Diet Quality Indices (DQIs) are a hypothesis driven dietary patterns analysis method which assess the extent to which diets conform to dietary guidelines. The aim of the present study was to investigate the association of a DQI based on the Scottish Diet Goals( 1 ) with age, sex, deprivation and obesity in children aged 3–17 years. Surveys of diet and health in Scottish children were carried out in 2006 and 2010( Reference Sheehy, McNeill and Masson 2 , Reference Masson, Bromley and Macdiarmid 3 ). Habitual diet was assessed using the Scottish Collaborative Group FFQ; version C2 for children aged 3–11 years and version C3 for young people aged 12–17 years. Height and weight were measured by trained fieldworkers. Nutrient intakes were calculated using the National Diet and Nutrition Survey databank. FFQs with energy intakes below the 2·5 and above the 97·5 centiles were excluded from analysis to remove outliers, leaving 3,065 FFQs for analysis. A DQI (scoring intakes of fruit and vegetables, oily fish, red and processed meat, total fat, saturated fat, NMES, NSP and energy density) adapted from one used previously for Expenditure and Food Survey data( Reference Armstrong, Sherriff and Wrieden 4 ) was calculated. A score was assigned to each of the 8 components (maximum score 10 for each) then summed and adjusted to a percentage score. Associations between DQI percentage scores and survey year, age, sex, quintiles of Scottish Index of Multiple Deprivation (based on postcode) and BMI category (based on UK 1990 charts) were examined taking account of sample design and survey response weighting variables.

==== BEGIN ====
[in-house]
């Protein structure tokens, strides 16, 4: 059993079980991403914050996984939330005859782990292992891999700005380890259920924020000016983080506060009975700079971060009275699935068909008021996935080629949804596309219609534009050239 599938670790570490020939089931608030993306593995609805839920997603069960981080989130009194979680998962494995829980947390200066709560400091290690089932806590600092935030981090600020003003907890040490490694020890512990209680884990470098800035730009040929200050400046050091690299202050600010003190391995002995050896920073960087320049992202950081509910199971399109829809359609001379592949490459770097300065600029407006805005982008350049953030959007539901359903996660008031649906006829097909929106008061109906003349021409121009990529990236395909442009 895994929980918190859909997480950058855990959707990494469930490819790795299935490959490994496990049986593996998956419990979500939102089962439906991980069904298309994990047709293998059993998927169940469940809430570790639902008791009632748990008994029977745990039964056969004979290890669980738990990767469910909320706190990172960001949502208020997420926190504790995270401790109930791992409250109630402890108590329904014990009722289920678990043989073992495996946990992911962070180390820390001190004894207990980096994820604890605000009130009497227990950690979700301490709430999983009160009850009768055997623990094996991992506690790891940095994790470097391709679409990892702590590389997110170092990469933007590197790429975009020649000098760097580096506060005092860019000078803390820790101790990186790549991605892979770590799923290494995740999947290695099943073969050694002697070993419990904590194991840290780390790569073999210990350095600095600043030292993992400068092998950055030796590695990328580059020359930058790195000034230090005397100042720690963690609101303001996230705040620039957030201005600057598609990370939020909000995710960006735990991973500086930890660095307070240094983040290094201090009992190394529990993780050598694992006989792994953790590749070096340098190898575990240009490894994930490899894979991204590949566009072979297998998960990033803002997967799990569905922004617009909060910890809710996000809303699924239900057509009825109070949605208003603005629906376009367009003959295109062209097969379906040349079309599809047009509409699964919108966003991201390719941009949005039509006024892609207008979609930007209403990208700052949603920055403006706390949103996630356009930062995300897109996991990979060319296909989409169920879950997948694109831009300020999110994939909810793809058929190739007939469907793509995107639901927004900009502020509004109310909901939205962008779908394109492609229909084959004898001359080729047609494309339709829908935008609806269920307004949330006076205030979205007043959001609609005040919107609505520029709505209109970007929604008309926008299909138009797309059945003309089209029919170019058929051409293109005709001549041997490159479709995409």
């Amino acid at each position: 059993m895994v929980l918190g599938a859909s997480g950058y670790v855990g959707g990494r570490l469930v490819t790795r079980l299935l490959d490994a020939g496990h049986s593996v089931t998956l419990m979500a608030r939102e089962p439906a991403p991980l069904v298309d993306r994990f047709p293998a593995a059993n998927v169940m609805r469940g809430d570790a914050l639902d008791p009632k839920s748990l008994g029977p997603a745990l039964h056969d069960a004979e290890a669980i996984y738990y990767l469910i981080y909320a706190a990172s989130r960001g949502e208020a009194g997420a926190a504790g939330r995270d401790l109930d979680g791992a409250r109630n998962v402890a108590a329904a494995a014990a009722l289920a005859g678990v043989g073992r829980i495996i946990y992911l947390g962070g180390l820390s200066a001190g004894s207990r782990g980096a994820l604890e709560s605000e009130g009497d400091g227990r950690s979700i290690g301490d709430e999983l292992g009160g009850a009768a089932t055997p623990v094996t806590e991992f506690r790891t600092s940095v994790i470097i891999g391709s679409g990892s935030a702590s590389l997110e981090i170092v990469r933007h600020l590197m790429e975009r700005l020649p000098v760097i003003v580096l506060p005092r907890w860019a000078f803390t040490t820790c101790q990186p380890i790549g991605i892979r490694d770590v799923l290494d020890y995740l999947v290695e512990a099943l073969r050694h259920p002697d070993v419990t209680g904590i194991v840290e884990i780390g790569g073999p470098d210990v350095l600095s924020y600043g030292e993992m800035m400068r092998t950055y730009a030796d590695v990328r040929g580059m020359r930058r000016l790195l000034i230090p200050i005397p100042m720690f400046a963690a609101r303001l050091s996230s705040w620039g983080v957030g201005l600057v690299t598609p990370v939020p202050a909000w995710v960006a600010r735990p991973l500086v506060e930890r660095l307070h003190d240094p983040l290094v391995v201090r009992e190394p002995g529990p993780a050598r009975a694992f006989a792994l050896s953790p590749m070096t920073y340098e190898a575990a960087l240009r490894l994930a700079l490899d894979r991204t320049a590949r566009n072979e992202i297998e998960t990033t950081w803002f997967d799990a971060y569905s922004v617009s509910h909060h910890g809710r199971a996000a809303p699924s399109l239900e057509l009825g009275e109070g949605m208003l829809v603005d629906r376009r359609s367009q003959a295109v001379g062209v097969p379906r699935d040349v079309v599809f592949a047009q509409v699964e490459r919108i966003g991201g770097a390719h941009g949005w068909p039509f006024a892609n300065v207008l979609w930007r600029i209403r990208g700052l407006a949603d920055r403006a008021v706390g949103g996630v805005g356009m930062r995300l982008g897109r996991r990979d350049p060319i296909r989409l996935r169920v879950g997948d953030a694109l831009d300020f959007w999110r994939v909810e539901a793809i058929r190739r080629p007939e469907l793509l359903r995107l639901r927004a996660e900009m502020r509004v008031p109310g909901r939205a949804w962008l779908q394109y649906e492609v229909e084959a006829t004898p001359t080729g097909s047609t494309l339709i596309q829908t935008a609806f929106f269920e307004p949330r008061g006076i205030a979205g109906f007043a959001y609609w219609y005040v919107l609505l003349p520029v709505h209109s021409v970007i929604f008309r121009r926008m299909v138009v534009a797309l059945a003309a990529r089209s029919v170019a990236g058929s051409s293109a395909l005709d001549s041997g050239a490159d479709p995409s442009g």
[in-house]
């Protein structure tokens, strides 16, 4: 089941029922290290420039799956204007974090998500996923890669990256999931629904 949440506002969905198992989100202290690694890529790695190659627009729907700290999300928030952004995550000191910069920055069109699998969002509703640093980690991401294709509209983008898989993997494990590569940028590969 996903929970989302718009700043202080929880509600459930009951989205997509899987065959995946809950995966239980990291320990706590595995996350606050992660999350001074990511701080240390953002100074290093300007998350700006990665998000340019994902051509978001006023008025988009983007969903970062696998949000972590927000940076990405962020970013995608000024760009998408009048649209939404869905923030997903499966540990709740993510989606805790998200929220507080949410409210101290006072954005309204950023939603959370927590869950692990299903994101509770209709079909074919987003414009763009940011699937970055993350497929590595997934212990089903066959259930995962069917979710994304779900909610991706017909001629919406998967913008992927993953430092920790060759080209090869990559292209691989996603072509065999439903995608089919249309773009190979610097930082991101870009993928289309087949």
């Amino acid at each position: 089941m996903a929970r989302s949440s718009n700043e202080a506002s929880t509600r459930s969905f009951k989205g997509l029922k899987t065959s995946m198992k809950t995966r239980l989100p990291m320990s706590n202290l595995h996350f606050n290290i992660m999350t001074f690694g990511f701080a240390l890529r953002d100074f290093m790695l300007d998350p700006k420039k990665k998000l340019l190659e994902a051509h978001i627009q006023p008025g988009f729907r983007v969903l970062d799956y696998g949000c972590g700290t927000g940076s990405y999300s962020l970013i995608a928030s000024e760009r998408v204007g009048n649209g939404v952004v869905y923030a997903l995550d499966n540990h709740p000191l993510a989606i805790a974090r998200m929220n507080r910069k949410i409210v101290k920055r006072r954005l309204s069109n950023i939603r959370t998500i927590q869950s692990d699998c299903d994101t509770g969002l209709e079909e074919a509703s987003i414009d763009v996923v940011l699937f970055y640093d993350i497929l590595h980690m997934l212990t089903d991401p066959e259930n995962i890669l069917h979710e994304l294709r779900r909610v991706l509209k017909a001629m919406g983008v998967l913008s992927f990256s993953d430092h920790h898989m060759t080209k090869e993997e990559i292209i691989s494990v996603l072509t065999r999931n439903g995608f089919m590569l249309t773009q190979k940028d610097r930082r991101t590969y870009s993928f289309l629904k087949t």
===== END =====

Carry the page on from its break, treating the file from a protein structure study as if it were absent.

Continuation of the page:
*n, mean and 95 % CI all for unweighted data. † P for linear trend.
The mean DQI percentage score was low in all subgroups. The mean DQI score was higher in 2010 than in 2006 suggesting that children's diets in Scotland improved over this time period. Clear associations between DQI and socio-economic deprivation and age were found with the least deprived and youngest children having better diet quality scores but there were no associations with sex or BMI.
The original study was funded by the Food Standards Agency Scotland. This work was supported by funding from the Scottish Government's Rural and Environment Science and Analytical Services (RESAS) division.